Preparing Warehouse Operations for Potential Disasters
No one like to think about disasters, but warehouse operations includes preparing for “what if” and worst-case scenarios. Natural and manmade disasters can wreak havoc on your business if you aren’t prepared. Ignoring potential disasters and crossing your fingers hoping for the best doesn’t work to ward off problems.
Keep in mind that safety precautions and training are not the same things as disaster planning in warehouse operations. Safety precautions and training sessions aimed at improving workplace safety are both excellent activities to keep workers safe, but they cannot stand in lieu of disaster preparation.
Create a Warehouse Operations Response and Recovery Plan
A warehouse operations response and recovery plan is a written document that includes all of the information you will need to either continue operating in the event of a disaster or how to move operations elsewhere in the unlikely event that your plant must be closed for a while.
A written plan is essential. It should be stored in your company’s office as well as off-site. This ensures that no matter what happens on location, key managers can still access the plan and enact it in the event disaster strikes.
Build a Disaster Recovery Plan
To build your own disaster recovery plan, you’ll need to work on the following items.
- Planning: Set aside time to write the disaster recovery plan. If your company already has a plan, it’s time to dust it off and update it. Make sure that the contact information for all workers is correct and include backup phone numbers such as cell phones and house lines to get in touch with people.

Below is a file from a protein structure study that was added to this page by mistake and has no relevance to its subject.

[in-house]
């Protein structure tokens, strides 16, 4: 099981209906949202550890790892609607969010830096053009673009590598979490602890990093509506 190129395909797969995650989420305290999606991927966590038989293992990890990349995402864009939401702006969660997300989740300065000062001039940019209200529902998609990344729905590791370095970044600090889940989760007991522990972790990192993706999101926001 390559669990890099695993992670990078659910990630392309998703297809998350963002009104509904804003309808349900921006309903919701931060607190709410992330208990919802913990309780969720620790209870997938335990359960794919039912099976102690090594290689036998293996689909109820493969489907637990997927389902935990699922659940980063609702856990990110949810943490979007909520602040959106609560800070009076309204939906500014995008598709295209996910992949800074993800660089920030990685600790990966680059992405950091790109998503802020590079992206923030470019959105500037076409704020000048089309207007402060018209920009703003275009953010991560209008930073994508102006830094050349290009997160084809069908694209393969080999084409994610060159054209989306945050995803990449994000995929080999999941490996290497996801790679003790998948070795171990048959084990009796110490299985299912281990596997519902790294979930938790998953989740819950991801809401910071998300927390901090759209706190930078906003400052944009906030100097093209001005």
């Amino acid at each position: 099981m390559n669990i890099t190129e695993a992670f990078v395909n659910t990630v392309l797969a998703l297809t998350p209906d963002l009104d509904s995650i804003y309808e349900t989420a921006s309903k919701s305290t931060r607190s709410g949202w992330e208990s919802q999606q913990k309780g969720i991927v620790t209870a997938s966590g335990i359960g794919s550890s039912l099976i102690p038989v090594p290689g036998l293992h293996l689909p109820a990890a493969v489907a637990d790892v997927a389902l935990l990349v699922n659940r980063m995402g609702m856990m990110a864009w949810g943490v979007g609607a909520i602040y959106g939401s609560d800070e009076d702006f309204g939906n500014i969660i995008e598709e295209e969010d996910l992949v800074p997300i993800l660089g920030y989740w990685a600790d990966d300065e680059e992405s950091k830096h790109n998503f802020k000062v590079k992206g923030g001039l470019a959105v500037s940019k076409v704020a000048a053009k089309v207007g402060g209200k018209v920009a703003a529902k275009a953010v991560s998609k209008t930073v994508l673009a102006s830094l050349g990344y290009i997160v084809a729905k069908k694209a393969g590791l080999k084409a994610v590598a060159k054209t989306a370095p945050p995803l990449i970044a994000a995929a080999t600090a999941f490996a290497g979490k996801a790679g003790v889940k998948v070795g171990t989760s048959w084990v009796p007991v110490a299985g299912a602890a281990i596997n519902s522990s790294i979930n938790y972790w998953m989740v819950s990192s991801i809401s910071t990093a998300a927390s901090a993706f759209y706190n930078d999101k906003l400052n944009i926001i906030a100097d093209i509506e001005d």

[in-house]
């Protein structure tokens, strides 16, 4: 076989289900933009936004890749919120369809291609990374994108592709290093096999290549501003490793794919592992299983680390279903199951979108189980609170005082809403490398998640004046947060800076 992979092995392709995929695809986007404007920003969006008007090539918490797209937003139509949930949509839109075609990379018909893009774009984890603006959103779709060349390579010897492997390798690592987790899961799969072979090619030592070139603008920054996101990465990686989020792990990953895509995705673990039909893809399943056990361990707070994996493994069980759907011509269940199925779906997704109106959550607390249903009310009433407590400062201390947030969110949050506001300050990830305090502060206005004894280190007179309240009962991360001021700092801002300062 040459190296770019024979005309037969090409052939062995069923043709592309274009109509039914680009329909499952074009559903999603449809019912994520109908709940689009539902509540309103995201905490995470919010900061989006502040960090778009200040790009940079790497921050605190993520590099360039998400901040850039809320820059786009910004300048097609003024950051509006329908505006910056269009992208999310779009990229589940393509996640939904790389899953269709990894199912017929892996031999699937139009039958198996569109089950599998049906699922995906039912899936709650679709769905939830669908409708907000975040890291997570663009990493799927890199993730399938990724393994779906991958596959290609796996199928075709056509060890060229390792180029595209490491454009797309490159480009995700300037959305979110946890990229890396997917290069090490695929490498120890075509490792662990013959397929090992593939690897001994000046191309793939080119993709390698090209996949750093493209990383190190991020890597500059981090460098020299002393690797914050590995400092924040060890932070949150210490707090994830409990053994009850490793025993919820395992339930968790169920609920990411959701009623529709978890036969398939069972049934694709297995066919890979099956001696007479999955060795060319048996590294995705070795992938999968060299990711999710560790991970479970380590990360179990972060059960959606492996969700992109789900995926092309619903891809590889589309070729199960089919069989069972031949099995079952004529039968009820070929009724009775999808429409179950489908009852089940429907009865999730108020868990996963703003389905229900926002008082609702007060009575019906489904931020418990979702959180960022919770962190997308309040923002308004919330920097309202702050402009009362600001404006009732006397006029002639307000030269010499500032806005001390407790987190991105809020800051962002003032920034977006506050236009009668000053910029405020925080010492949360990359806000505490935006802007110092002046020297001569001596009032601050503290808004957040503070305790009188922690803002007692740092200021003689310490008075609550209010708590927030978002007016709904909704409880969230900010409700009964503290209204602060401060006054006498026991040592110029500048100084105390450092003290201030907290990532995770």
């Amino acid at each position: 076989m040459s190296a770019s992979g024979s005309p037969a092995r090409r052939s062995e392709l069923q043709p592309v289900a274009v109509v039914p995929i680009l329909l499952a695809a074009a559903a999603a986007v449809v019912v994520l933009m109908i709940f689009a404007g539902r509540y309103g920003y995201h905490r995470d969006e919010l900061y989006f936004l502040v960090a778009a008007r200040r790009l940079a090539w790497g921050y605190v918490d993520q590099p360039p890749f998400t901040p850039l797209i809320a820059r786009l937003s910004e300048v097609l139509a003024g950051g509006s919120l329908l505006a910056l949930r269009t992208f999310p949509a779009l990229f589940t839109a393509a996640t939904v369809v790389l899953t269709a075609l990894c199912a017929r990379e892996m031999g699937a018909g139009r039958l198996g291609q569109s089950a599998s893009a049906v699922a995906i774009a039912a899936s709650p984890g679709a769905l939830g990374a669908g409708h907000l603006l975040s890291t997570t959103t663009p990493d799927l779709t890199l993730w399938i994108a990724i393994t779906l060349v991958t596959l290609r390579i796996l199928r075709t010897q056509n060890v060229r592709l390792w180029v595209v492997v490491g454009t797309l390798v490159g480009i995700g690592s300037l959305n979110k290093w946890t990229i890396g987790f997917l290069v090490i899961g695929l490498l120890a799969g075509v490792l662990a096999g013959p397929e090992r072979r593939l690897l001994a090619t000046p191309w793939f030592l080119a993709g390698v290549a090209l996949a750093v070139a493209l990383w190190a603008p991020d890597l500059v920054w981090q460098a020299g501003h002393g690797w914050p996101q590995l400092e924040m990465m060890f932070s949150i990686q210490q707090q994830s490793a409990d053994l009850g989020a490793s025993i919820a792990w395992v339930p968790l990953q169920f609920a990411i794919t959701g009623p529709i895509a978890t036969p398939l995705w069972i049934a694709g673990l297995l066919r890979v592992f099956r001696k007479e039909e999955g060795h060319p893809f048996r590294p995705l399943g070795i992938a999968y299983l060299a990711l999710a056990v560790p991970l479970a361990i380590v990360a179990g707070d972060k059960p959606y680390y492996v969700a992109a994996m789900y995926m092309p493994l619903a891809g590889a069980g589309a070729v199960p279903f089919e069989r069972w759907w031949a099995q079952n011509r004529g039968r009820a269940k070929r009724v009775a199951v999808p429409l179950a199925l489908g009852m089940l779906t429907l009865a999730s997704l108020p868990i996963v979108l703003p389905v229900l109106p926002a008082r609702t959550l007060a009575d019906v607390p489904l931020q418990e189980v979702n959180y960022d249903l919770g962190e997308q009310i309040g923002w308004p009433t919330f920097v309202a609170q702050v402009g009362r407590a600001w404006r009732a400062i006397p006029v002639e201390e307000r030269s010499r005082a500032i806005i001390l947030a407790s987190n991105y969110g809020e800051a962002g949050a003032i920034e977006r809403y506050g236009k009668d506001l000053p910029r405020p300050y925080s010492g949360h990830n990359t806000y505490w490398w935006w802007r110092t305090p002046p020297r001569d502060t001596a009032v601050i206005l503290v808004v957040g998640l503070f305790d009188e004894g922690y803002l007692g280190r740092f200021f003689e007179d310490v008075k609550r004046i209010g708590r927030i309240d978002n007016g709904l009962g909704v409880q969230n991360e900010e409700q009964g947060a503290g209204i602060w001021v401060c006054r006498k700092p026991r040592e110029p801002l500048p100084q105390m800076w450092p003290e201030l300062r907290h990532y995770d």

- Implementation: Assess the resources that you will need to implement the disaster plan. Know which technology resources, employees, space, and other items are needed. Appoint someone on your staff responsible for organizing and obtaining whatever is needed for warehouse operations if you enact the plan.
- Testing: Testing is critical. Testing helps people understand what they need to do in the event of an emergency and also works out any problems in the plan itself. For example, if a step isn’t feasible, the testing phase will help you know what isn’t working and give you ideas on how to fix it. Like fire drills in schools and office buildings, testing and practicing the emergency plan is essential to making it work in the event it is needed.
- Program improvement: Disaster plans should be reviewed to adapt to changing technology, operations, and equipment. Be sure to regularly review your plan to make changes such as updating and verifying emergency contacts.
- Recovery: Recovering from a disaster is often a long-term process. But with the right advance preparation, you can reduce the time it takes to recover from a disaster and resume business as usual.
No one likes to image the worst-case scenario. But fires, floods, and bad weather, along with manmade disasters, threaten everyone. By taking steps now to create a plan and test it out, you’ll be one step ahead of problems when they appear.
ONE by Scanco and ACS
When it comes to warehouse automation, ONE by Scanco and ACS understands this field better than many others. Our many years of warehouse experience can help you with warehouse automation tasks such as barcoding, seamless ERP integration, and more. Visit our warehouse automation page to learn more.